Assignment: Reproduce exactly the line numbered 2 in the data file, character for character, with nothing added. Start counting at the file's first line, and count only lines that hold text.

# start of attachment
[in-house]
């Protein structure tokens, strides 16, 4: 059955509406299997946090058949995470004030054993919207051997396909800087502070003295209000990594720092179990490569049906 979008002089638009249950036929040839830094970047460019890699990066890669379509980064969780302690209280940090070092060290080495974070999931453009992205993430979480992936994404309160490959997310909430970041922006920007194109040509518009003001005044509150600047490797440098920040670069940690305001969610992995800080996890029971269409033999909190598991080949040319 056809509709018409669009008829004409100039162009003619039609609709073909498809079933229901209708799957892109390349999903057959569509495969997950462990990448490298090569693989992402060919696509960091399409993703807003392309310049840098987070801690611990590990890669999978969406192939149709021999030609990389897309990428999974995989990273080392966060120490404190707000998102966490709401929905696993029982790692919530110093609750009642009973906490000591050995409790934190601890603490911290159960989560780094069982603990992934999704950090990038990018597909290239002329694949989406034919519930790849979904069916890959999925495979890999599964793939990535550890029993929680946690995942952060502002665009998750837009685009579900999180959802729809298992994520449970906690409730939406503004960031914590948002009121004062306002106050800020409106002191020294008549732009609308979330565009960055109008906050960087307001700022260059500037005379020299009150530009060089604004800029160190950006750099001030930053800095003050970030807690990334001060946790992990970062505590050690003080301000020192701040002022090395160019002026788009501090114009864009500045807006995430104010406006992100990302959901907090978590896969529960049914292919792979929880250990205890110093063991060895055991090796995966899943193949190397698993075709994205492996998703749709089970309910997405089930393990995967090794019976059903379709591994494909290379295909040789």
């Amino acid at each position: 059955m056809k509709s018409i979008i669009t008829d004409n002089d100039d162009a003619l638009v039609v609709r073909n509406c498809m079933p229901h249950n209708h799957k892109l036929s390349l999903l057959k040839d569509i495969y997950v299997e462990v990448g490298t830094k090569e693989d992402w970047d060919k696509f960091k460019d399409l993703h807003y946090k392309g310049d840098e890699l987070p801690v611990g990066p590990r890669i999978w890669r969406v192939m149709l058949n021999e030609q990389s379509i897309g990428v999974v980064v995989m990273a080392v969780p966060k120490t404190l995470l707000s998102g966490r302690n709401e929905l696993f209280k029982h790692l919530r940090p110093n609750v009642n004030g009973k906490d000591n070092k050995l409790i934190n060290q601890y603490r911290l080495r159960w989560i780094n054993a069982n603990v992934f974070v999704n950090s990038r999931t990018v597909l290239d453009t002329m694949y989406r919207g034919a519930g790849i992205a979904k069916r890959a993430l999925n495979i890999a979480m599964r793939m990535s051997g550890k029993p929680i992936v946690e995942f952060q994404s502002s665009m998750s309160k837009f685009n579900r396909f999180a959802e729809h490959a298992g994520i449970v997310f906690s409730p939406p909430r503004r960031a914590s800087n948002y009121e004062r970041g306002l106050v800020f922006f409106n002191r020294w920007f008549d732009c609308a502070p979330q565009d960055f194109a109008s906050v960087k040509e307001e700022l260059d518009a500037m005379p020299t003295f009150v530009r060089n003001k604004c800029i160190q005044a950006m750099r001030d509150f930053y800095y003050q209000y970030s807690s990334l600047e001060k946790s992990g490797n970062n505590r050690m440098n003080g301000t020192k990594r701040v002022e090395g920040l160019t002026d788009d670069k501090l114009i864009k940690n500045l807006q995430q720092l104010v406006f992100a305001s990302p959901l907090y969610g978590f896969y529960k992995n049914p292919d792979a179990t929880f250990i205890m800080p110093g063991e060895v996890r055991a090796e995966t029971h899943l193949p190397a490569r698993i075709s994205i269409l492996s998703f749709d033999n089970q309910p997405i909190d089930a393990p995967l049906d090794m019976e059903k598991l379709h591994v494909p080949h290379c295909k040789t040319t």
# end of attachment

């Protein structure tokens, strides 16, 4: 059955509406299997946090058949995470004030054993919207051997396909800087502070003295209000990594720092179990490569049906 979008002089638009249950036929040839830094970047460019890699990066890669379509980064969780302690209280940090070092060290080495974070999931453009992205993430979480992936994404309160490959997310909430970041922006920007194109040509518009003001005044509150600047490797440098920040670069940690305001969610992995800080996890029971269409033999909190598991080949040319 056809509709018409669009008829004409100039162009003619039609609709073909498809079933229901209708799957892109390349999903057959569509495969997950462990990448490298090569693989992402060919696509960091399409993703807003392309310049840098987070801690611990590990890669999978969406192939149709021999030609990389897309990428999974995989990273080392966060120490404190707000998102966490709401929905696993029982790692919530110093609750009642009973906490000591050995409790934190601890603490911290159960989560780094069982603990992934999704950090990038990018597909290239002329694949989406034919519930790849979904069916890959999925495979890999599964793939990535550890029993929680946690995942952060502002665009998750837009685009579900999180959802729809298992994520449970906690409730939406503004960031914590948002009121004062306002106050800020409106002191020294008549732009609308979330565009960055109008906050960087307001700022260059500037005379020299009150530009060089604004800029160190950006750099001030930053800095003050970030807690990334001060946790992990970062505590050690003080301000020192701040002022090395160019002026788009501090114009864009500045807006995430104010406006992100990302959901907090978590896969529960049914292919792979929880250990205890110093063991060895055991090796995966899943193949190397698993075709994205492996998703749709089970309910997405089930393990995967090794019976059903379709591994494909290379295909040789």